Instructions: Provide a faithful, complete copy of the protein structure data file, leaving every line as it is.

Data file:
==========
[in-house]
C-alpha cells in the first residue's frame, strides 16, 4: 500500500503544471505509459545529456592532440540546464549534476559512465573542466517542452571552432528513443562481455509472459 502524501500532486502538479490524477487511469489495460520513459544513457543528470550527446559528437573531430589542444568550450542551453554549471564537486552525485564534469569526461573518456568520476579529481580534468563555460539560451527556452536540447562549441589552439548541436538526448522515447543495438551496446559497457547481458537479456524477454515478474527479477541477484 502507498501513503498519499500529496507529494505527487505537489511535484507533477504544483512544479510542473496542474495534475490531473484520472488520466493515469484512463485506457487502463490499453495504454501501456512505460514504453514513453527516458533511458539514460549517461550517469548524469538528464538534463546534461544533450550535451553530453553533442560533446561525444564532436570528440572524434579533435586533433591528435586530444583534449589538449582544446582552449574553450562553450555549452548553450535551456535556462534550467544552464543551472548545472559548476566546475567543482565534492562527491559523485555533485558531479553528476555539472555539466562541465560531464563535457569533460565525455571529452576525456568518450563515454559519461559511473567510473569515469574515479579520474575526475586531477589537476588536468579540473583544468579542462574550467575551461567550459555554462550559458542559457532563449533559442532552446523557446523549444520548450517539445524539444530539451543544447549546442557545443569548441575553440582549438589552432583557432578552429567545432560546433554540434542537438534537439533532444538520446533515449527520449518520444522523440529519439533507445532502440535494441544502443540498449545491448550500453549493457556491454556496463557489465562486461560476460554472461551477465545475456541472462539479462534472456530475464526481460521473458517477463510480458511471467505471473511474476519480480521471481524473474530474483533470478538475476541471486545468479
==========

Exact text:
[in-house]
C-alpha cells in the first residue's frame, strides 16, 4: 500500500503544471505509459545529456592532440540546464549534476559512465573542466517542452571552432528513443562481455509472459 502524501500532486502538479490524477487511469489495460520513459544513457543528470550527446559528437573531430589542444568550450542551453554549471564537486552525485564534469569526461573518456568520476579529481580534468563555460539560451527556452536540447562549441589552439548541436538526448522515447543495438551496446559497457547481458537479456524477454515478474527479477541477484 502507498501513503498519499500529496507529494505527487505537489511535484507533477504544483512544479510542473496542474495534475490531473484520472488520466493515469484512463485506457487502463490499453495504454501501456512505460514504453514513453527516458533511458539514460549517461550517469548524469538528464538534463546534461544533450550535451553530453553533442560533446561525444564532436570528440572524434579533435586533433591528435586530444583534449589538449582544446582552449574553450562553450555549452548553450535551456535556462534550467544552464543551472548545472559548476566546475567543482565534492562527491559523485555533485558531479553528476555539472555539466562541465560531464563535457569533460565525455571529452576525456568518450563515454559519461559511473567510473569515469574515479579520474575526475586531477589537476588536468579540473583544468579542462574550467575551461567550459555554462550559458542559457532563449533559442532552446523557446523549444520548450517539445524539444530539451543544447549546442557545443569548441575553440582549438589552432583557432578552429567545432560546433554540434542537438534537439533532444538520446533515449527520449518520444522523440529519439533507445532502440535494441544502443540498449545491448550500453549493457556491454556496463557489465562486461560476460554472461551477465545475456541472462539479462534472456530475464526481460521473458517477463510480458511471467505471473511474476519480480521471481524473474530474483533470478538475476541471486545468479